In this series of five articles, I will be offer guidelines for golf-specific physical activity aimed at five different golfing demographics:
A teen’s body often feels strange, ungainly and uncomfortable to live in. Combine this self consciousness with a lifestyle that is increasingly centered around computers, phones and school work, and the solid upright posture that was demonstrated during their preteen years can rapidly disappear.
The increasing use of mobile phones is slowly dragging the posture of teenager's forward, in and down.
As trainers and golf coaches, we like to see good posture not only from a golf swing mechanics point of view, but also to ensure proper functional movement of the spine and the major joints in the body. A sloppy standing and seated posture will almost always be reflected in a golf swing with funky compensatory movements and poor control in basic gym exercises.
The first stop for any young teen who comes into either our golf academy or Australian state program is a postural analysis, followed by education and prescription of corrective exercises. It might not be glamorous or particularly fun at first, but we consider it absolutely essential for future development.
Nick working with an elite golfer on deep core control using pressure bio-feedback.
Once some postural education has been carried out, we move on to the basic gym exercises: push, pull, squat, lunge and brace. We prescribe an even balance of these exercises to ensure equal development and good awareness and control of the body in movement.
At first, these exercises use just bodyweight or very light loads, and almost always come with a high volume of repetitions. As mentioned before, the body is still growing throughout this period and it isn’t advised to repeatedly load the skeleton with heavy weight. The objective at this point is not to build a muscle-bound freak who pounds the ball 300 yards. We are still very much in the phase of developing a well-rounded athlete who has great body awareness, control and resilience to injury. We also recommend continuing to play other sports, as this will help develop coordination, joint stability and cardio-vascular fitness.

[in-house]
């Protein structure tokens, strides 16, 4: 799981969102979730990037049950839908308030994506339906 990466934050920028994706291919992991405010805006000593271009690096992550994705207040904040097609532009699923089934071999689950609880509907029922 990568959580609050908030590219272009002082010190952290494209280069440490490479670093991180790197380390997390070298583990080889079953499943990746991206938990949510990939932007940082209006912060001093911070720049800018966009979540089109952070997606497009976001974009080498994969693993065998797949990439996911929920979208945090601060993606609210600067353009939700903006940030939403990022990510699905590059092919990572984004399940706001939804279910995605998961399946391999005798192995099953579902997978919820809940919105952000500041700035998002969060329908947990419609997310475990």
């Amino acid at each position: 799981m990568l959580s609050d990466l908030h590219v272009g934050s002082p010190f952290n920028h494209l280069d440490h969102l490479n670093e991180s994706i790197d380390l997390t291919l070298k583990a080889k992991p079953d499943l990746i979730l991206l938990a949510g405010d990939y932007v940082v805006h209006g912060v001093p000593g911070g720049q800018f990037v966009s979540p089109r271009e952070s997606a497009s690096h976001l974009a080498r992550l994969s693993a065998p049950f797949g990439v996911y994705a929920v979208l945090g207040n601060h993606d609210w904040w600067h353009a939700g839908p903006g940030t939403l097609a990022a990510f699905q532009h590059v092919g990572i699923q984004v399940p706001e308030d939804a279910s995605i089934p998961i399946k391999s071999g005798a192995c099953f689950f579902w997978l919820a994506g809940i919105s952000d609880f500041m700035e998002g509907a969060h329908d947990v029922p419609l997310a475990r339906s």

Mastering the fundamentals of gym movements is really important in the teenage years.
Neglecting the pillars of physical development — postural awareness, an introduction to the gym and participation in sports outside of golf — can lead to some worrying adaptations. “Reverse upper spine” and “crunch factor” are two fairly gruesome-sounding movements that we see leave their mark on the bodies of teen golfers on a regular basis. They are both attributed to poor body awareness and/or lack of strength when swinging the golf club. Lateral curvatures in the spine and injured shoulders and wrists are all too frequently the result.
A teenager displaying an adaptive shortening of the muscles in the right side of the body from hitting too many practice balls.
Best practice is to see a good, golf-specific trainer or physio in your area who can set you down the right path. In the mean time, click on the image below to get access to a basic bodyweight posture and functional movement program that will get you started.
Exercise guides for this program are available on the Golf Fit Pro App.
If you would like to access training programs designed to help developing teen bodies, then check out the following products and services from Nick at Golf Fit Pro: